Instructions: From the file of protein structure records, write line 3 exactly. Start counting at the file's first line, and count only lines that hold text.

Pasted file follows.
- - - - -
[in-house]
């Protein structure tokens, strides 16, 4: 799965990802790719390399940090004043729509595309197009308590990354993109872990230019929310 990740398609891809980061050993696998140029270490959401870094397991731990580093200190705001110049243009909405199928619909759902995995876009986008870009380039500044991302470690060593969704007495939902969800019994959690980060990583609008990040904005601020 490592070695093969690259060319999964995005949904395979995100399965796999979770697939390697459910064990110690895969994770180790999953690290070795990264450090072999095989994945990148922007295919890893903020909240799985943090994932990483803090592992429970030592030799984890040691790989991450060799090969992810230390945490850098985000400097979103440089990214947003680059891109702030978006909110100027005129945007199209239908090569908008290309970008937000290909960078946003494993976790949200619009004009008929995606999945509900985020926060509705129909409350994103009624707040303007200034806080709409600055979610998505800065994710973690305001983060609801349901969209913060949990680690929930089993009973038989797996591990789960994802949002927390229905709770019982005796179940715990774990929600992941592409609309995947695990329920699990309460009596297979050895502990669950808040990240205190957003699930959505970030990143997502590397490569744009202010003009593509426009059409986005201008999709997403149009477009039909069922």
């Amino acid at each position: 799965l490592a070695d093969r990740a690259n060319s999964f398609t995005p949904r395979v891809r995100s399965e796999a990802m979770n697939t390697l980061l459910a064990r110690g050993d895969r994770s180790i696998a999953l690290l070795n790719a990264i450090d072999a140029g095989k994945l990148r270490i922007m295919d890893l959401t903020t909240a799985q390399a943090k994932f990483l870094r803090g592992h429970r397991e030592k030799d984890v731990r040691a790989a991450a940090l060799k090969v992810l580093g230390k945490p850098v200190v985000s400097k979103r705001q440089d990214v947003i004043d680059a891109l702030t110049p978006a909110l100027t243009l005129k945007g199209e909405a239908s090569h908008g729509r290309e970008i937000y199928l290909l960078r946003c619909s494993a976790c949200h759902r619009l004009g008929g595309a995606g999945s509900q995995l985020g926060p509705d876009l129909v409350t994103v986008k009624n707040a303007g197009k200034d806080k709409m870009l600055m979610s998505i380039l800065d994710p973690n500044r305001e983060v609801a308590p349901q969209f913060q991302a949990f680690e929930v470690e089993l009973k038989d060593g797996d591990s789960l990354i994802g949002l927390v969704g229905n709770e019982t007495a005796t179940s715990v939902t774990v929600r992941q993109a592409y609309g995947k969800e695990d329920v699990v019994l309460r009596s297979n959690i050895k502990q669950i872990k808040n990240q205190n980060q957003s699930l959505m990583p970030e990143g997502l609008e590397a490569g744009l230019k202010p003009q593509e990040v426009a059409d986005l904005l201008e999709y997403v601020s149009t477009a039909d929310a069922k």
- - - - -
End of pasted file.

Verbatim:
């Amino acid at each position: 799965l490592a070695d093969r990740a690259n060319s999964f398609t995005p949904r395979v891809r995100s399965e796999a990802m979770n697939t390697l980061l459910a064990r110690g050993d895969r994770s180790i696998a999953l690290l070795n790719a990264i450090d072999a140029g095989k994945l990148r270490i922007m295919d890893l959401t903020t909240a799985q390399a943090k994932f990483l870094r803090g592992h429970r397991e030592k030799d984890v731990r040691a790989a991450a940090l060799k090969v992810l580093g230390k945490p850098v200190v985000s400097k979103r705001q440089d990214v947003i004043d680059a891109l702030t110049p978006a909110l100027t243009l005129k945007g199209e909405a239908s090569h908008g729509r290309e970008i937000y199928l290909l960078r946003c619909s494993a976790c949200h759902r619009l004009g008929g595309a995606g999945s509900q995995l985020g926060p509705d876009l129909v409350t994103v986008k009624n707040a303007g197009k200034d806080k709409m870009l600055m979610s998505i380039l800065d994710p973690n500044r305001e983060v609801a308590p349901q969209f913060q991302a949990f680690e929930v470690e089993l009973k038989d060593g797996d591990s789960l990354i994802g949002l927390v969704g229905n709770e019982t007495a005796t179940s715990v939902t774990v929600r992941q993109a592409y609309g995947k969800e695990d329920v699990v019994l309460r009596s297979n959690i050895k502990q669950i872990k808040n990240q205190n980060q957003s699930l959505m990583p970030e990143g997502l609008e590397a490569g744009l230019k202010p003009q593509e990040v426009a059409d986005l904005l201008e999709y997403v601020s149009t477009a039909d929310a069922k």